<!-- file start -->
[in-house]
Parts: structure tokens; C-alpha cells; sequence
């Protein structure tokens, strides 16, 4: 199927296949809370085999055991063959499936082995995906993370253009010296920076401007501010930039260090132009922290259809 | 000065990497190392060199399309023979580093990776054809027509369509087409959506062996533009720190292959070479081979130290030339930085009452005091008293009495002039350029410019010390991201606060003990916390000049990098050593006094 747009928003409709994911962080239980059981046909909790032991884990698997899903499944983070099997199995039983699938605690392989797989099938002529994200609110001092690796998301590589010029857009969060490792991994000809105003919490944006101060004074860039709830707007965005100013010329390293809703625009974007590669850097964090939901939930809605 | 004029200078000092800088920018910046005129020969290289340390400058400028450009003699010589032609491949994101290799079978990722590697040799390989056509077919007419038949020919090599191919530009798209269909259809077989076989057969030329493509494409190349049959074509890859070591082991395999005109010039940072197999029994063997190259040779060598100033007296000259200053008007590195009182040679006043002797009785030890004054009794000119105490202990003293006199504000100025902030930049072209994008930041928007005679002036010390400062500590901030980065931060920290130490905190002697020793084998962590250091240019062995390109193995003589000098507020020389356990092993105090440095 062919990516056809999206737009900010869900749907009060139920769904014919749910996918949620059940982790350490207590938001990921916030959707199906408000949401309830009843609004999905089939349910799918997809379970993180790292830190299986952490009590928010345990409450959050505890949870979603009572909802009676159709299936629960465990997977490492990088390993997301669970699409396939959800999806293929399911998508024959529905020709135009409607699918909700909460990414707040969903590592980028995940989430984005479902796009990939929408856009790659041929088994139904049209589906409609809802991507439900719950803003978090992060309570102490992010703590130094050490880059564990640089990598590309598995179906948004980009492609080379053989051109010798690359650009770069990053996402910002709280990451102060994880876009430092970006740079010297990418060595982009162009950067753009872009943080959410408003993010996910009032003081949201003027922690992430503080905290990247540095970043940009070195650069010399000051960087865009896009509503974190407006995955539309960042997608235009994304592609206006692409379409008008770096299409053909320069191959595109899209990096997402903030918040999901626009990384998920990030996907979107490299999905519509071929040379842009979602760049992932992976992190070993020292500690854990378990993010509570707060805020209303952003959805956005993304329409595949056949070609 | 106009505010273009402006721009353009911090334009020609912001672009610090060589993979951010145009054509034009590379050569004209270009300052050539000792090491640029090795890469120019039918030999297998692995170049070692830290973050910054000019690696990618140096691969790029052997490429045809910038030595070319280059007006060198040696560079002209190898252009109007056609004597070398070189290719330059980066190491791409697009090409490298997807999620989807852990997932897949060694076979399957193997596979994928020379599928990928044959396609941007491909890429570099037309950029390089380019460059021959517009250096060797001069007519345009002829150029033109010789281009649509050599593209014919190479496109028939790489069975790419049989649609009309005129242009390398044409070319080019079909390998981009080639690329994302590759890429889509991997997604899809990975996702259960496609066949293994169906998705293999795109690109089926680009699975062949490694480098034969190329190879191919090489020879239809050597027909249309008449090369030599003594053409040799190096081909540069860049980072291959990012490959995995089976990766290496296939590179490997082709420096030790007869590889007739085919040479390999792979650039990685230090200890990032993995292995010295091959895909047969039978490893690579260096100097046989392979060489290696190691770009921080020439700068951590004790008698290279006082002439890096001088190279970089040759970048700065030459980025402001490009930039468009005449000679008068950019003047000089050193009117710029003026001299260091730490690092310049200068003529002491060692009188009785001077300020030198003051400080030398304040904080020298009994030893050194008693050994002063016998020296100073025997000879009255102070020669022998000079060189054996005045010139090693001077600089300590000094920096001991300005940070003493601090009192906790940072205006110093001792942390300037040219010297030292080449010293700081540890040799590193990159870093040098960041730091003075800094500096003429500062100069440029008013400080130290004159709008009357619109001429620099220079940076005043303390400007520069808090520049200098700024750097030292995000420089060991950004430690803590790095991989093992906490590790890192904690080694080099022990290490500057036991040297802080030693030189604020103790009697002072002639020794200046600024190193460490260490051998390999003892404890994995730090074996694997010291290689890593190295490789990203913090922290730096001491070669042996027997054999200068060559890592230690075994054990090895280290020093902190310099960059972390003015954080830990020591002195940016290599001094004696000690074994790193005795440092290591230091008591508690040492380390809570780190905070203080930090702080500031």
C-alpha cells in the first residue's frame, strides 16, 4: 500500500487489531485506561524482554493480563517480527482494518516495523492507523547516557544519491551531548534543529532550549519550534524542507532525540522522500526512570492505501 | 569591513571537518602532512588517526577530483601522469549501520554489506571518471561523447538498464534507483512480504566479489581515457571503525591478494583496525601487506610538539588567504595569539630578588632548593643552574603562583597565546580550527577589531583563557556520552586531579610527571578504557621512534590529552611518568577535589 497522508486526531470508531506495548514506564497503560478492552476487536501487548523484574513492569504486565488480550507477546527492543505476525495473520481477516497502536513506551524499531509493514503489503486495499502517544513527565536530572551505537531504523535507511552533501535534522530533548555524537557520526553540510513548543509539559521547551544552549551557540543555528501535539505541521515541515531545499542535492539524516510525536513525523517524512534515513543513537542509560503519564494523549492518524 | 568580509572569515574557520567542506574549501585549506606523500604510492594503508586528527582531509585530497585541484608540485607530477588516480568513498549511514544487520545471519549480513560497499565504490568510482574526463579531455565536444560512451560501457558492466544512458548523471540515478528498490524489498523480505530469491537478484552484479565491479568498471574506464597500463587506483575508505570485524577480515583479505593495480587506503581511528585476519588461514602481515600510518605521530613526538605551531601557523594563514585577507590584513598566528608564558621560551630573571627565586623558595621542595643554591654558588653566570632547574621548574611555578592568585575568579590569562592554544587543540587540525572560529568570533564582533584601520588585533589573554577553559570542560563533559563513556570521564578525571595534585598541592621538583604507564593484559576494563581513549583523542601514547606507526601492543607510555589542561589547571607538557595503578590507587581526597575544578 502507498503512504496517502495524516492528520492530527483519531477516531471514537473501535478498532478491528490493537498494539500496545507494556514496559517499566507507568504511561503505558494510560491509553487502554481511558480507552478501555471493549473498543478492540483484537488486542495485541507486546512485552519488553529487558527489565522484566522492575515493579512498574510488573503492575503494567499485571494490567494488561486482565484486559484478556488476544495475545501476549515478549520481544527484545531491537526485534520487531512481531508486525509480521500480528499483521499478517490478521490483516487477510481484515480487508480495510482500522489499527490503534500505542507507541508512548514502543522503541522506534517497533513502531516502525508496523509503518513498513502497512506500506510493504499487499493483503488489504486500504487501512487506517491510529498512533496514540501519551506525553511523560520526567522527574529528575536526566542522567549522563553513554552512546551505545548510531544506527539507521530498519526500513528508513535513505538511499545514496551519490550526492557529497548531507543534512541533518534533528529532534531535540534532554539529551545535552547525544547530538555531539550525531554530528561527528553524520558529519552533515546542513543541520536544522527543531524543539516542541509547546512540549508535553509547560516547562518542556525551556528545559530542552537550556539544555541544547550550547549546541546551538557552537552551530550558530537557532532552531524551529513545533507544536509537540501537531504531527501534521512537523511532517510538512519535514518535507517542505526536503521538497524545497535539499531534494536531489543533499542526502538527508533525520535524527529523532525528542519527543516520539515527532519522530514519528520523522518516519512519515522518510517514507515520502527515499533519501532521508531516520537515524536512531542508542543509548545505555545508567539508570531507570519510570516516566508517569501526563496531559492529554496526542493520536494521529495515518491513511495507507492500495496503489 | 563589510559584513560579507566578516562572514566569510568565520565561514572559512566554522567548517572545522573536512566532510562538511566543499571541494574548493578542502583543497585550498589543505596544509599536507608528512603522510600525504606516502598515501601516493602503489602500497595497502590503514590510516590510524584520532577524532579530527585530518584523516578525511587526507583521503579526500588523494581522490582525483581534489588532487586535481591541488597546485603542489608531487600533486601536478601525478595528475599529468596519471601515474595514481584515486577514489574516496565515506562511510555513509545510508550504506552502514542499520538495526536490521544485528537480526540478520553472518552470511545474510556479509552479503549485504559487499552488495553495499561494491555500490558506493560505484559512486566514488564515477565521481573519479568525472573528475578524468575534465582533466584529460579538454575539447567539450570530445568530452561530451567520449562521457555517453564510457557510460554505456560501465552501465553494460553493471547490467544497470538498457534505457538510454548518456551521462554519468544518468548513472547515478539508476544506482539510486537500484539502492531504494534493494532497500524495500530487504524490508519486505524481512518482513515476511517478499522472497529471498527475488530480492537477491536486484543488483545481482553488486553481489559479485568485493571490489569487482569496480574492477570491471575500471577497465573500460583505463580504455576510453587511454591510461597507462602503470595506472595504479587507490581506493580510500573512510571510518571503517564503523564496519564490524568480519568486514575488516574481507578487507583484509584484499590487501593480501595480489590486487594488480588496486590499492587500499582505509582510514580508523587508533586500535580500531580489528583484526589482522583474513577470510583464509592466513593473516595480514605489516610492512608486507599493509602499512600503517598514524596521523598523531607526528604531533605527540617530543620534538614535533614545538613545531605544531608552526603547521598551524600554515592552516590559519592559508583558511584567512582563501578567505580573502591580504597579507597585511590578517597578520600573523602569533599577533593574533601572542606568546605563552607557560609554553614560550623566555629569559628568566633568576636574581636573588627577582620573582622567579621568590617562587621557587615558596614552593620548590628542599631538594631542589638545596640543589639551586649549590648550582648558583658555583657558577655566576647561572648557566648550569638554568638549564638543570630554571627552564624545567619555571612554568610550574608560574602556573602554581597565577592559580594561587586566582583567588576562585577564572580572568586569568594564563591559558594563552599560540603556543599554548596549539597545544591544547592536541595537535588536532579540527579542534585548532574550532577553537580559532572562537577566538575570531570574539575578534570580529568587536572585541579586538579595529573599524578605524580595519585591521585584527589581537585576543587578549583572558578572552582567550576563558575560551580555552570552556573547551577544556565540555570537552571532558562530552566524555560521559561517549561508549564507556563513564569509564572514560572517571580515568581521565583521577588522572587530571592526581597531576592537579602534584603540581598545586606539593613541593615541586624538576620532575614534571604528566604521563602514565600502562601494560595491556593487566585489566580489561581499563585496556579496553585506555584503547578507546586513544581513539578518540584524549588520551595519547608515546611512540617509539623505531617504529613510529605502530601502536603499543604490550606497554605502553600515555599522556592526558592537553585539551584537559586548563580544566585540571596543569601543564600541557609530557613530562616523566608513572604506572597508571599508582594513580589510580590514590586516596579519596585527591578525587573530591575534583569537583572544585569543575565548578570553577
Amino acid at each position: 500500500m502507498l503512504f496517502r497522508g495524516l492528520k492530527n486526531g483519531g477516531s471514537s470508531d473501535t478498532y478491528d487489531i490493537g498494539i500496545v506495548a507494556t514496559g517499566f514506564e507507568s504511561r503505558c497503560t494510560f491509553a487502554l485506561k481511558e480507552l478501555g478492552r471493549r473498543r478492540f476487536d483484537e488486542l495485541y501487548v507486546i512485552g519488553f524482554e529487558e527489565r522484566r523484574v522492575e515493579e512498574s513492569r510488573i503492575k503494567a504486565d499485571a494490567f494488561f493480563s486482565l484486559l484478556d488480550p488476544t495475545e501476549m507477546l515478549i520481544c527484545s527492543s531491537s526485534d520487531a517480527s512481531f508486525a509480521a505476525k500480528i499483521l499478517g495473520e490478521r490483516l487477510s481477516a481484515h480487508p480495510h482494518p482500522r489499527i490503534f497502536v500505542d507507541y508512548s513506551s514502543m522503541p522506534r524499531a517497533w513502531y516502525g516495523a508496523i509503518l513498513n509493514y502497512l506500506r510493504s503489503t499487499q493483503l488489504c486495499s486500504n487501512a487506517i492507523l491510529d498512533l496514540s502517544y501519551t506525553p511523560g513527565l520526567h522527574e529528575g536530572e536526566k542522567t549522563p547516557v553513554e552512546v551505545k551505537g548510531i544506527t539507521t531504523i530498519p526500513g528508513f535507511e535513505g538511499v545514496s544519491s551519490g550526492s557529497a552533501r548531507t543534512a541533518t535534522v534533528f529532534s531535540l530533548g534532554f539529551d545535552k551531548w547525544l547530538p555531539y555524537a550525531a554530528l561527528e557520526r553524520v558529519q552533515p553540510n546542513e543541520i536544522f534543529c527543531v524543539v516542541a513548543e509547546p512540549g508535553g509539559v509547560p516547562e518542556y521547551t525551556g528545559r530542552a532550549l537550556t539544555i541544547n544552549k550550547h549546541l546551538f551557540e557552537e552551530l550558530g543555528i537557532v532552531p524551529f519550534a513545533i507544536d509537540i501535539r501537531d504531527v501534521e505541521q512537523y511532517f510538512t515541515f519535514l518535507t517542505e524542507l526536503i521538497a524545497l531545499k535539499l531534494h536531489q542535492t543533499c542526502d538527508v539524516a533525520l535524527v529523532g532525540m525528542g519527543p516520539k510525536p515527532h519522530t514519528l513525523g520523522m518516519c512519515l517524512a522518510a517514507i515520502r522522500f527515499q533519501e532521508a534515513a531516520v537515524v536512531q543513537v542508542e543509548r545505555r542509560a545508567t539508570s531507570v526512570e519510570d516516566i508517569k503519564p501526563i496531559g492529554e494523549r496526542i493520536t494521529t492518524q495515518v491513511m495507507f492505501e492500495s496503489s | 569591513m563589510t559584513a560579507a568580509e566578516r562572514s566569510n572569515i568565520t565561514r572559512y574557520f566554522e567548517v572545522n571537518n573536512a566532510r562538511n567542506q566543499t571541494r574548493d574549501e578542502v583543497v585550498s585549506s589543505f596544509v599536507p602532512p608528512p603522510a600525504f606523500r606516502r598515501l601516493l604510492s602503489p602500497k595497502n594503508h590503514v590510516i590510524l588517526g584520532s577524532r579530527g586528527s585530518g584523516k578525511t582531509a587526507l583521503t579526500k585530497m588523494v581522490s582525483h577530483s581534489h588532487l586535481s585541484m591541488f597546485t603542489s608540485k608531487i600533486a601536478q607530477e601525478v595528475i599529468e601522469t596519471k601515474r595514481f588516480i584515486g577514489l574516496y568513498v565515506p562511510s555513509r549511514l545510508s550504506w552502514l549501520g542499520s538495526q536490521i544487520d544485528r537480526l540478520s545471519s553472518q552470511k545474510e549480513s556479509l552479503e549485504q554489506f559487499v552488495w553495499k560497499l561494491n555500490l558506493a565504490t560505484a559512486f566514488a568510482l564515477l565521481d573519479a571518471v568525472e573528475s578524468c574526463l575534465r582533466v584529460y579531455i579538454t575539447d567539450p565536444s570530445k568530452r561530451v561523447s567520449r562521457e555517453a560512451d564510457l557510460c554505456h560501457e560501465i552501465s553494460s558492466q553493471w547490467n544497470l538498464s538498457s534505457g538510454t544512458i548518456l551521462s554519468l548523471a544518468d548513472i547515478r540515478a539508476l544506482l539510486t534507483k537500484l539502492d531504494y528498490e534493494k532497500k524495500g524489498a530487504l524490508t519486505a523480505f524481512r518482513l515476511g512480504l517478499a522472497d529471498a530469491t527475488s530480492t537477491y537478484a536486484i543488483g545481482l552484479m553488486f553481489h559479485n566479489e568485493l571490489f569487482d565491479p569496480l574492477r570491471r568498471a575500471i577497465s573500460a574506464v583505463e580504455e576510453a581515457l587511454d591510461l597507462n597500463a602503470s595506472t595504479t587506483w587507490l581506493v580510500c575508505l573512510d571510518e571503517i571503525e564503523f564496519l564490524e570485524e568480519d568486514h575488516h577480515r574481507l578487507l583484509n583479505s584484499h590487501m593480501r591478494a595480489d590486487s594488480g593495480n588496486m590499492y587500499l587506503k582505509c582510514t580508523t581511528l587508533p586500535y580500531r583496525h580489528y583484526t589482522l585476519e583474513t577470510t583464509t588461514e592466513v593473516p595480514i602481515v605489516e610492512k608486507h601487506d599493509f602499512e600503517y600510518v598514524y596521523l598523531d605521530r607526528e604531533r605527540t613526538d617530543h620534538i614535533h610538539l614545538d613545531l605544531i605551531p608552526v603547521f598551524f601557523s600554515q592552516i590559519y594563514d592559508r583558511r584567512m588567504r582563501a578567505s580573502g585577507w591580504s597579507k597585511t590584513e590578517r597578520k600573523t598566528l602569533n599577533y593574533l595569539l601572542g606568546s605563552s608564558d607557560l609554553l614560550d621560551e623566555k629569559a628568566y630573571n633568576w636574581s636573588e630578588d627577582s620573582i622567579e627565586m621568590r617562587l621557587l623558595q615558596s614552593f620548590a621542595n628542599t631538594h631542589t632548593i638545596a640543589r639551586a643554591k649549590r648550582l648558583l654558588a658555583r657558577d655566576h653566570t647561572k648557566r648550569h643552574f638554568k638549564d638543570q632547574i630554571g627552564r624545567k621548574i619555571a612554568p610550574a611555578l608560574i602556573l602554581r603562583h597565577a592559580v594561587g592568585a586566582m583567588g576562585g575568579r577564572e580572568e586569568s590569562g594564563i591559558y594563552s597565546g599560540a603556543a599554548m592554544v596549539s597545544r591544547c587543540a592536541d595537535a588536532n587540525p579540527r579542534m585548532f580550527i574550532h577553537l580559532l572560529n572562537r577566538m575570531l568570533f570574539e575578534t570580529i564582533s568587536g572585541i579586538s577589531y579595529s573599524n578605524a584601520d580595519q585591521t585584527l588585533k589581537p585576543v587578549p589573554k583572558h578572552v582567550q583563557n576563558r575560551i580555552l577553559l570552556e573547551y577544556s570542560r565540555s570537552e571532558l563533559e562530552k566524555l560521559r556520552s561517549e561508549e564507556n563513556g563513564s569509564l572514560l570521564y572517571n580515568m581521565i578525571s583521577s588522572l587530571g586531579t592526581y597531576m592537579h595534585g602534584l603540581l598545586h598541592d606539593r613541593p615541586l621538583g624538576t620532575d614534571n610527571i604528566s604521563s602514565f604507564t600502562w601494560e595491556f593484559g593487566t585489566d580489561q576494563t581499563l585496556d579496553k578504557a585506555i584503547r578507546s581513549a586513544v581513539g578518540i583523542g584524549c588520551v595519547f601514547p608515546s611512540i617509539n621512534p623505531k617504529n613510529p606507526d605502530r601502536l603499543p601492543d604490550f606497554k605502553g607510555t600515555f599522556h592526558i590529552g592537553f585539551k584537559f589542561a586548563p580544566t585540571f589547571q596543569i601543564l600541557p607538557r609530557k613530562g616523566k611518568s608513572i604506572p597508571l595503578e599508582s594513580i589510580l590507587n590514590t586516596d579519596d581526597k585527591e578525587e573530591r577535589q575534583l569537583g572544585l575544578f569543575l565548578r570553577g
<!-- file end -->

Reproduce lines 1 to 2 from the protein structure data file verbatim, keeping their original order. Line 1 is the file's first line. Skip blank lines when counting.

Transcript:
[in-house]
Parts: structure tokens; C-alpha cells; sequence